“It feels more like justice.”

Complete Article HERE!

What led to the historic papal apology?

How the Catholic Church has changed its tone

By Brittany Hobson

First Nations, Inuit and Metis residential school survivors, knowledge keepers, elders, and youth have wrapped up meetings with Pope Francis at the Vatican with an historic apology.

The delegation was there to renew calls for the Pope to apologize for the Roman Catholic Church’s role in residential schools.

On Friday, the Pope said: “I am very sorry.” He also said he will come to Canada, but a date has not been set.

The Truth and Reconciliation Commission released its 94 calls to action in 2015. Among them was a request for an apology from the Pope and for the apology to take place in Canada within one year of the release of the report.

A number of individual Catholic organizations, parishes and bishops have apologized to Indigenous children and their families for the spiritual, cultural, emotional, physical and sexual abuse the church inflicted on youngsters forced to attend the schools. One of the most recent apologies was issued last September by the Canadian Conference of Catholic Bishops.

A previous pope expressed “sorrow”

A common argument for why it took so long for an apology is that the issue was already addressed, say some experts.

In 2009, a small delegation led by Phil Fontaine, former national chief of the Assembly of First Nations, met with former pope Benedict to discuss the abuse and trauma at residential schools with the hope of securing an apology. Benedict expressed “sorrow” for what happened but did not apologize.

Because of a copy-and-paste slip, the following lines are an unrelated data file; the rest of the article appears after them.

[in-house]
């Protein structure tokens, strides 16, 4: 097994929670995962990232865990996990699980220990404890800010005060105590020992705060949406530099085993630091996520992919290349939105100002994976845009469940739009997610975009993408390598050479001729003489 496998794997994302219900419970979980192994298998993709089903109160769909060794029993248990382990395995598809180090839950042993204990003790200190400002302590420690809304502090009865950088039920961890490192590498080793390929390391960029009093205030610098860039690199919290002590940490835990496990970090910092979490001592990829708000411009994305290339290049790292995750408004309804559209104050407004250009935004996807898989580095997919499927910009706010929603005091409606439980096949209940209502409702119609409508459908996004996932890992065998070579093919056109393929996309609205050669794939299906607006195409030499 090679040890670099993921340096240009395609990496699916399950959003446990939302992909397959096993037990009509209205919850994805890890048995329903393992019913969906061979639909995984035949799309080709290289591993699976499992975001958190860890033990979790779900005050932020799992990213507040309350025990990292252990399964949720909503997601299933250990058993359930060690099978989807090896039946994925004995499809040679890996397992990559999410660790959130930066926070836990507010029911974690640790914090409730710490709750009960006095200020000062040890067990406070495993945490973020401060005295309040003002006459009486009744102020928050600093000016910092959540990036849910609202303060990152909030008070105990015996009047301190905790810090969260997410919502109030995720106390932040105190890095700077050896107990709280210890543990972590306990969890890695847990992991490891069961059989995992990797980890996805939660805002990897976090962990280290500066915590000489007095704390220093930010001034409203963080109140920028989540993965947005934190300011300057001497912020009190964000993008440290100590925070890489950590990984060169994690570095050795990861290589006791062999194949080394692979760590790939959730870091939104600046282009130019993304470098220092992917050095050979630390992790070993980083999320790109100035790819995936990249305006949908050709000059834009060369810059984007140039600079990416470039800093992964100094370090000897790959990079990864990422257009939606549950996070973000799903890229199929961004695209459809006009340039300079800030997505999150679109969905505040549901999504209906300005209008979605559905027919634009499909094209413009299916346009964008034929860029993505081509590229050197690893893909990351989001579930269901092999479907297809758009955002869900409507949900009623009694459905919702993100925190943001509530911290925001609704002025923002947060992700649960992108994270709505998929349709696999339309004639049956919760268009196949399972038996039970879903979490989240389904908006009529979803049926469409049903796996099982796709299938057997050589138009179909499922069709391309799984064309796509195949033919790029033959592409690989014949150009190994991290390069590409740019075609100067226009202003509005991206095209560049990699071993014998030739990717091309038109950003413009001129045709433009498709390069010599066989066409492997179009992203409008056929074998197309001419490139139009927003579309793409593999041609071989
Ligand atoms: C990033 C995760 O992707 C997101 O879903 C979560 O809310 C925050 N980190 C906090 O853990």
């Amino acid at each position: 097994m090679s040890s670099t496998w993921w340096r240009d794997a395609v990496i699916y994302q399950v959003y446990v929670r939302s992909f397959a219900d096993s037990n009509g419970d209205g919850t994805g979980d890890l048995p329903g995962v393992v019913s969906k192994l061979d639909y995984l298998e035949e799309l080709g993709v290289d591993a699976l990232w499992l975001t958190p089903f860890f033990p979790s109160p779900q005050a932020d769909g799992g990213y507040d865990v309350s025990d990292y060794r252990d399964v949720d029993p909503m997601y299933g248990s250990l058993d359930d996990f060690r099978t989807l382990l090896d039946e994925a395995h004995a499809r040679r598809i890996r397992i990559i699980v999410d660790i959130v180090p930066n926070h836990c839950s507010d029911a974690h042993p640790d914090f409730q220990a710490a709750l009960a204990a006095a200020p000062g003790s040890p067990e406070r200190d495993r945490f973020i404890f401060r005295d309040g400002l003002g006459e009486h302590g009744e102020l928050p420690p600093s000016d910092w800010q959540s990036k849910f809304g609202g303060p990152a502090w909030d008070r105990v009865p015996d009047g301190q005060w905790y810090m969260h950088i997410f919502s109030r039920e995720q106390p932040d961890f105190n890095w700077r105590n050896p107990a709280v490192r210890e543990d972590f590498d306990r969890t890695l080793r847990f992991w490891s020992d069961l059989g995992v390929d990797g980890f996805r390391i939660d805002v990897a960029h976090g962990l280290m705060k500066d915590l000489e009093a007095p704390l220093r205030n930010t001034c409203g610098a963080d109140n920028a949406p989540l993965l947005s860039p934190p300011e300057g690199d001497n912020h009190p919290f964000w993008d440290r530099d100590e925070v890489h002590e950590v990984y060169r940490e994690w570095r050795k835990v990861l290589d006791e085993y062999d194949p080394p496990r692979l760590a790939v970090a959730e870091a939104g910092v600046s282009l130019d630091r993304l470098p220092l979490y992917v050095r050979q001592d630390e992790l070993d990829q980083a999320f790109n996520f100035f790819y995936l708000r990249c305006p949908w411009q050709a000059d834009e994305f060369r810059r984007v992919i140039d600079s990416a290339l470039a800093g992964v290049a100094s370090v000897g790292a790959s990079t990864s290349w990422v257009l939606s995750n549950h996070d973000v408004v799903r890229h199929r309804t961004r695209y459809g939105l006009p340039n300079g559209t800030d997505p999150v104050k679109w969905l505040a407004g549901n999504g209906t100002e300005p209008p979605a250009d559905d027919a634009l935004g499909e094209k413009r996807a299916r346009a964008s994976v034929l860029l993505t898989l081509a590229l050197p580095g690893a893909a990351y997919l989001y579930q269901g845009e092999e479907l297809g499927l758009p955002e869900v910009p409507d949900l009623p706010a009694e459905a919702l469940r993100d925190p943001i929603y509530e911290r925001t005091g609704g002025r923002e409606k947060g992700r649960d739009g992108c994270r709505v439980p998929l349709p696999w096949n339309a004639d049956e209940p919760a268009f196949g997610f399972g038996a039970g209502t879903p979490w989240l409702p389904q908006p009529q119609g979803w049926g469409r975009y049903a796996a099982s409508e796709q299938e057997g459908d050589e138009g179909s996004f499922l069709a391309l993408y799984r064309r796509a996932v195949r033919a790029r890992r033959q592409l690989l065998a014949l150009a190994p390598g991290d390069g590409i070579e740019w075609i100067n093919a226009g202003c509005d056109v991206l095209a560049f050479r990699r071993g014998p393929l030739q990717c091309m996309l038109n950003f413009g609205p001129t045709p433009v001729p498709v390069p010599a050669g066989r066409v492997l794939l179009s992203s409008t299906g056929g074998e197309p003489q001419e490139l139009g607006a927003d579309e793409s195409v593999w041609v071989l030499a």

Christopher Hrynkow, a professor in the department of religion and culture at St. Thomas Moore College in Saskatoon, says some in the Catholic community saw this as enough of an apology. But he says the TRC asked for something different.

“Everybody understands the importance of the Pope in Catholic culture and what he represents,” Hrynkow says.

He adds some believe that because religious organizations had entered into a partnership with Canada, an apology rested with those specific groups and not with the corporate Catholic Church.

Click to play video: 'Maskwacis residential school survivor pleads for Pope Francis to apologize'
2:02 Maskwacis residential school survivor pleads for Pope Francis to apologize

Jeremy Bergen calls previous statements from the church “wishy-washy,” because they didn’t fully acknowledge the church’s role in the schools.

“They’re sorry bad things happen but they don’t say what everyone’s kind of thinking: the church did it,” says Bergen, an associate professor of religious studies and theological studies at Conrad Grebel University College in Ontario.

In 2019, Pope Francis convened a summit on sexual abuse within the Catholic Church. At the time, church higher-ups from around the world apologized to survivors of clergy abuse.

Massimo Faggioli, professor of historical theology at Villanova University in Philadelphia, says he believes some in the Vatican perceived this “sealed the deal” for an apology.

The Church’s language

Apologies from the church are relatively new, says Faggioli. The decision to issue apologies started roughly 40 years ago when former pope John Paul II began his reign.

Bergen says apologetic language is not something churches are comfortable with.

In past years, church statements have used terms such as “repent, confess, or ask pardon or forgiveness,” says Bergen.